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China’s historic move would let Xi rule indefinitely

Chinese President Xi Jinping returned to his seat Sunday after voting on an amendment to the country’s constitution at the National People’s Congress in Beijing.Kevin Frayer/Getty Images

BEIJING — President Xi Jinping set China on course to follow his hard-line authoritarian rule far into the future on Sunday, when the national legislature lifted the presidential term limit and gave constitutional backing to expanding the reach of the Communist Party.

Under the red-starred dome of the Great Hall of the People in Beijing, nearly 3,000 delegates of the National People’s Congress, the party-controlled legislature, voted almost unanimously to approve an amendment to the Constitution to abolish the term limit on the presidency, opening the way for Xi to rule indefinitely.

The amendment was among a set of 21 constitutional changes approved by the congress, which included passages added to the Constitution to salute Xi and his drive to entrench party supremacy.


Xi is using his formidable power to dismantle parts of the political order set in place in the 1980s and 1990s by Deng Xiaoping, who led China on a path of economic opening and liberalization.

This includes the system of collective leadership and regular, orderly transitions of power that became the norm after Deng died in 1997.

Xi “has shown the world that he can scrap decades of institutional building with hardly any public dissent from the elite,” Victor Shih, a professor at the University of California San Diego, who studies elite Chinese politics, said by e-mail after the vote.

Ever since the party said two weeks ago that it wanted to remove the 35-year-old line in the Constitution limiting the president to two consecutive terms, there was never any real doubt that the congress would approve the move.

But the lopsided outcome — 2,958 votes in favor, two against, three abstentions, and one invalid vote — underlined how much Xi dominates politics and feels emboldened to demand drastic changes.

The delegates applauded briefly when an official declared the vote was over, and clapped again for 20 seconds when the outcome was announced.


“No disagreements, no different points of view,” Ma Shunnan, a delegate representing the Chinese navy said in a brief interview shortly before the vote. “Every delegate is on the same page.”

Next weekend, the congress is expected to continue that show of lock step support for Xi by voting him into a second five-year term as president, along with electing a new lineup of government officials.

Sunday’s constitutional amendments marked a victory not just for Xi’s own ambitions, but also for his quest to entrench the Communist Party at the heart of politics, society, and the economy as China ascends globally.

Xi, 64, has in effect created a new legal basis for ruling for another decade or longer as president, along with holding his other posts as Communist Party chief and military chairman. Without the amendments, he would have been forced to step down as president in 2023, weakening his control.

“Under Xi Jinping, China is making a U-turn,” Susan Shirk, the head of the 21st Century China Center at the University of California San Diego, wrote in a recent assessment of Xi. “Personalistic rule is back.”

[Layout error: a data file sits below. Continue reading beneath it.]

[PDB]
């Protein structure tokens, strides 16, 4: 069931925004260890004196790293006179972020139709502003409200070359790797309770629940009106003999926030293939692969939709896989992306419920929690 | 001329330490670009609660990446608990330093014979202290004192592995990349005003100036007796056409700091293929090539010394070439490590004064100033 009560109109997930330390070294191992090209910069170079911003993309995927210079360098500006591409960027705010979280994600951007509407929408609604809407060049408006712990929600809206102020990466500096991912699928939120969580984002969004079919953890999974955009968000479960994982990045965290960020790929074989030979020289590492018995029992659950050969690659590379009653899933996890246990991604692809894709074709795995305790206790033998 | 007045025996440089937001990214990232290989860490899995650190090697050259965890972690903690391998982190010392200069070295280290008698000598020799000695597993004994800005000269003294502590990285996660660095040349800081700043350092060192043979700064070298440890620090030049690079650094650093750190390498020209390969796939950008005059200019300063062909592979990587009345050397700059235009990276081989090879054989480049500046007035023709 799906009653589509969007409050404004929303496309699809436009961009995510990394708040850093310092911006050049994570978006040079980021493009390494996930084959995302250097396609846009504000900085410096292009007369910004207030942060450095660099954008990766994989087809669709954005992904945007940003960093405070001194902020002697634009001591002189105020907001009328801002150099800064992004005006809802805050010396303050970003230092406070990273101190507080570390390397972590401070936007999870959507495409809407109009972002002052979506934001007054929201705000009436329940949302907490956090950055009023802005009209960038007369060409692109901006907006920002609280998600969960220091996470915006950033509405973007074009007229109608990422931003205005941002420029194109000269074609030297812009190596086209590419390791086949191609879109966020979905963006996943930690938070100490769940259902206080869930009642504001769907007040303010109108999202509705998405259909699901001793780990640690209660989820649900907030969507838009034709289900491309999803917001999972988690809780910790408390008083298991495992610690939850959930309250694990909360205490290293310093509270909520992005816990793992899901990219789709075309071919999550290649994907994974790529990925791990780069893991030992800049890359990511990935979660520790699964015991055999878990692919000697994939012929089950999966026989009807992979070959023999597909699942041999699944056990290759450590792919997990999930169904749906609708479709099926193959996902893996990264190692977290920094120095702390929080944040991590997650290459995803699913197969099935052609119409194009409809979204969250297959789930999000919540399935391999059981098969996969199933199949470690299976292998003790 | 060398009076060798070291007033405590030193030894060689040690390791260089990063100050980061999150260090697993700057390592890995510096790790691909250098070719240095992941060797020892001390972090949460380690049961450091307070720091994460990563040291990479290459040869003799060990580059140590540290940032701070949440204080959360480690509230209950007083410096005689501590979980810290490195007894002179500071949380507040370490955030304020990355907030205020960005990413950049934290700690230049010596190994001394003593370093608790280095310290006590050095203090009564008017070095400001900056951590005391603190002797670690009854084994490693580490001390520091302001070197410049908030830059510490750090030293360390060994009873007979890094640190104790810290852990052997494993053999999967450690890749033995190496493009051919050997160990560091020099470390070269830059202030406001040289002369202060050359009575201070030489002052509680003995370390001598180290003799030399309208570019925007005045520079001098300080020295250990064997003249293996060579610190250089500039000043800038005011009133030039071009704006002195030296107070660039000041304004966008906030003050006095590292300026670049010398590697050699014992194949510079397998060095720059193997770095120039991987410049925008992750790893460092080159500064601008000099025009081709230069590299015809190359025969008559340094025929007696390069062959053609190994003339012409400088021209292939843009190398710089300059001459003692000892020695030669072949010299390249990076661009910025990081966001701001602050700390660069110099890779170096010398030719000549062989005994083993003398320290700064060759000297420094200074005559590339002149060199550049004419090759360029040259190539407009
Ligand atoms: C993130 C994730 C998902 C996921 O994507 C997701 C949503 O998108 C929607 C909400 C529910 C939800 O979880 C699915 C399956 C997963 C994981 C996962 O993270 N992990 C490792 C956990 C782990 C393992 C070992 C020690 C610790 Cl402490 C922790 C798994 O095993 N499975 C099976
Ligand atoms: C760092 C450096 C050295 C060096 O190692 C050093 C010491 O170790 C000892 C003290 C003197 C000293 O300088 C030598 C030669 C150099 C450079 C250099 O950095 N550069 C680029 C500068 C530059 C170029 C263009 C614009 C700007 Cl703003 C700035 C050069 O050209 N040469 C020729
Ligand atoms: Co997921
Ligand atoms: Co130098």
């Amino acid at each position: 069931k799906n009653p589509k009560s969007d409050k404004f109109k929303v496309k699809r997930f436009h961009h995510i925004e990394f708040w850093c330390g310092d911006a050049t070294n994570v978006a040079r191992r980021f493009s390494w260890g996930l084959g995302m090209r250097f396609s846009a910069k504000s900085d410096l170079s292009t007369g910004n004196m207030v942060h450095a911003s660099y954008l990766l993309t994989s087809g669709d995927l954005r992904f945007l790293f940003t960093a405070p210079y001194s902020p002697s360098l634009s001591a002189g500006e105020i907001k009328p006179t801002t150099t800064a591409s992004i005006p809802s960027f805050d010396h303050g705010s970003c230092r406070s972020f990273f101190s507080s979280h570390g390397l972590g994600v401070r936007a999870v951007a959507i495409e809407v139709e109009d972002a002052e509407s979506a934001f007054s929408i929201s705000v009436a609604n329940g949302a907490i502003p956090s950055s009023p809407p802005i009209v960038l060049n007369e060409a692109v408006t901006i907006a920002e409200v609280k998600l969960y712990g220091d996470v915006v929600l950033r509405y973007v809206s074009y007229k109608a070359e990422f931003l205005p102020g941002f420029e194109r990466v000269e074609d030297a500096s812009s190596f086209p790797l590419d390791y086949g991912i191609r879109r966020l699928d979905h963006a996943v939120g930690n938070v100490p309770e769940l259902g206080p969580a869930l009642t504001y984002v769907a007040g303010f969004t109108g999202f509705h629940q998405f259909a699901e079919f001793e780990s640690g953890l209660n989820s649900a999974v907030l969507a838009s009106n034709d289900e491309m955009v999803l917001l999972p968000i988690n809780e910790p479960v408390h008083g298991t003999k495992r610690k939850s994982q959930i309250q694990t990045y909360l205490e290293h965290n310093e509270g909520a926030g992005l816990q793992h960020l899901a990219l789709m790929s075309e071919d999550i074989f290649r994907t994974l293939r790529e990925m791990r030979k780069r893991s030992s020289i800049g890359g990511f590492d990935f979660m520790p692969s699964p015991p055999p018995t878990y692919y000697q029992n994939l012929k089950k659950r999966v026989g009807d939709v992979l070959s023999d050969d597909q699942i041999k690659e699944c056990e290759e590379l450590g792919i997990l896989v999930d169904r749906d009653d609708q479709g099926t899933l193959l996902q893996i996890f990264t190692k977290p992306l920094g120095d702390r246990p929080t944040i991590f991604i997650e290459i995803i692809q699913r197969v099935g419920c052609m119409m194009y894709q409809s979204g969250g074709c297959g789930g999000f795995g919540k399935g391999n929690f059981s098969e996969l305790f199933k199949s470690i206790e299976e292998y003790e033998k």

The amendments also reflected his goal of expanding party influence across China’s increasingly complex and wealthy society.

One elevated “Xi Jinping Thought,” the catchall term for his ideology, into the preamble of the Constitution, honoring him alongside leaders like China’s founding father, Mao Zedong. Another authorized a new investigative agency to step up the anticorruption drive that Xi has used to consolidate his control over the party.


“There’s an argument to be made that these are the most fundamental political changes to the Chinese Constitution since it was implemented in 1982,” said Ryan Mitchell, an assistant professor of law at the Chinese University of Hong Kong.

As delegates streamed from the hall after the vote, several said they hoped Xi would serve for a third or fourth term. One delegate, Tan Zeyong of the southern Chinese province of Hunan, said Xi should serve until he was age 78, which would keep him in power until 2031.

“This goes a step further to establish Chairman Xi’s leadership and the party’s leadership in the country,” said another delegate, Wei Xuefeng from Sichuan province in southwestern China.

Supporters say ending the term limit will allow Xi to avoid becoming a lame duck in his second term, and give him added authority to pursue other parts of his agenda: overhauling the military, stamping out graft, reducing extreme poverty and fixing an economy grown dependent on debt and heavy industry.

Some Chinese people worry that the abrupt change augurs a return to the strife over succession that troubled the eras of Mao and Deng.

“Abolishing the term limit on the leader of state does not make a leader but a usurper,” Wang Yi, a former law lecturer who now works as a church pastor in Sichuan, said via a phone message. “Writing a living person’s name into the Constitution is not amending the Constitution but destroying it.”


This was not the direction that many imagined Xi would take when he stood at the congress in 2013 to accept his first term as president, soon after he became Communist Party general secretary.

In his first months as leader, Xi vowed fidelity to China’s 1982 Constitution, which brought in the two-term limit on the president, and paid homage to Deng, the patriarch who had vowed to end lifelong rule so an autocrat like Mao could not reemerge. But he now appears intent on at least partly undoing Deng’s political legacy.